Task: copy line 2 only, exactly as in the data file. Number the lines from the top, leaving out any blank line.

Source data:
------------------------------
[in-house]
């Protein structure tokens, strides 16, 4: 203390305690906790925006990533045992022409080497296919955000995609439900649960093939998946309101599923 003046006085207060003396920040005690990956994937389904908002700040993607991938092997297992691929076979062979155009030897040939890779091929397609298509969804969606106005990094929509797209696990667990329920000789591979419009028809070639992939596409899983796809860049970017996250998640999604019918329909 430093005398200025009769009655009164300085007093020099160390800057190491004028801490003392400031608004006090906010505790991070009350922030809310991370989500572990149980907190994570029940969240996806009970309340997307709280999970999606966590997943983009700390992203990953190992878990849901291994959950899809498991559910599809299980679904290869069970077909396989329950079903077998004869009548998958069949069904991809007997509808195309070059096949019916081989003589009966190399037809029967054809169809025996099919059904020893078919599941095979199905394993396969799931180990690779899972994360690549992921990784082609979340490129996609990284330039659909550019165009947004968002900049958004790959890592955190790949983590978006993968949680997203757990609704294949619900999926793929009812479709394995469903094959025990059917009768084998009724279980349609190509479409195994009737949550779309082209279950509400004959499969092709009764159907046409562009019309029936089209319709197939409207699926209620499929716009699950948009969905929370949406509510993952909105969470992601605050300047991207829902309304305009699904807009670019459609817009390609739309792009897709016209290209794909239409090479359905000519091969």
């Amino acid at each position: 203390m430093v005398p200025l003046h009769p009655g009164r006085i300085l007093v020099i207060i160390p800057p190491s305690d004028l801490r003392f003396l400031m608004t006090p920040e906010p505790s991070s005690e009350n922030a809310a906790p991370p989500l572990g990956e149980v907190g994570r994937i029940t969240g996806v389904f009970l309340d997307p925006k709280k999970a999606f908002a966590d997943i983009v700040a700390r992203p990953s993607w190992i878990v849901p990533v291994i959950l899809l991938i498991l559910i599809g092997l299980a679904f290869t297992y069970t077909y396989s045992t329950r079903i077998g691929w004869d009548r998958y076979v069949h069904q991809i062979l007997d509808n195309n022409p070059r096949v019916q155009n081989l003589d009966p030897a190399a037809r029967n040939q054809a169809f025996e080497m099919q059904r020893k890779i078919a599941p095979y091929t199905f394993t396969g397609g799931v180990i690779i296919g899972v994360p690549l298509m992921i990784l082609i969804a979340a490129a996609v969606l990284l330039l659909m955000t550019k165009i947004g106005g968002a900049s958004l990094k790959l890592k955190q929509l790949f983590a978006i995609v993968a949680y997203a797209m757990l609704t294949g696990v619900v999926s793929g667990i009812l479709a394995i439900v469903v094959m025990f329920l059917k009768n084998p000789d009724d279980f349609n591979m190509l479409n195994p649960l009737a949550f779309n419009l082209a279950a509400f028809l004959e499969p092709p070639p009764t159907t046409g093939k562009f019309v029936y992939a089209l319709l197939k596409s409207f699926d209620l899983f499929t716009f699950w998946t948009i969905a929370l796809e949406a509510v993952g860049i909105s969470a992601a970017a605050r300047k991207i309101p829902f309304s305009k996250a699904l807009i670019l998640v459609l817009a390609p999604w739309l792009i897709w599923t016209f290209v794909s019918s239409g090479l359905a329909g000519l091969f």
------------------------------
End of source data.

């Protein structure tokens, strides 16, 4: 203390305690906790925006990533045992022409080497296919955000995609439900649960093939998946309101599923 003046006085207060003396920040005690990956994937389904908002700040993607991938092997297992691929076979062979155009030897040939890779091929397609298509969804969606106005990094929509797209696990667990329920000789591979419009028809070639992939596409899983796809860049970017996250998640999604019918329909 430093005398200025009769009655009164300085007093020099160390800057190491004028801490003392400031608004006090906010505790991070009350922030809310991370989500572990149980907190994570029940969240996806009970309340997307709280999970999606966590997943983009700390992203990953190992878990849901291994959950899809498991559910599809299980679904290869069970077909396989329950079903077998004869009548998958069949069904991809007997509808195309070059096949019916081989003589009966190399037809029967054809169809025996099919059904020893078919599941095979199905394993396969799931180990690779899972994360690549992921990784082609979340490129996609990284330039659909550019165009947004968002900049958004790959890592955190790949983590978006993968949680997203757990609704294949619900999926793929009812479709394995469903094959025990059917009768084998009724279980349609190509479409195994009737949550779309082209279950509400004959499969092709009764159907046409562009019309029936089209319709197939409207699926209620499929716009699950948009969905929370949406509510993952909105969470992601605050300047991207829902309304305009699904807009670019459609817009390609739309792009897709016209290209794909239409090479359905000519091969």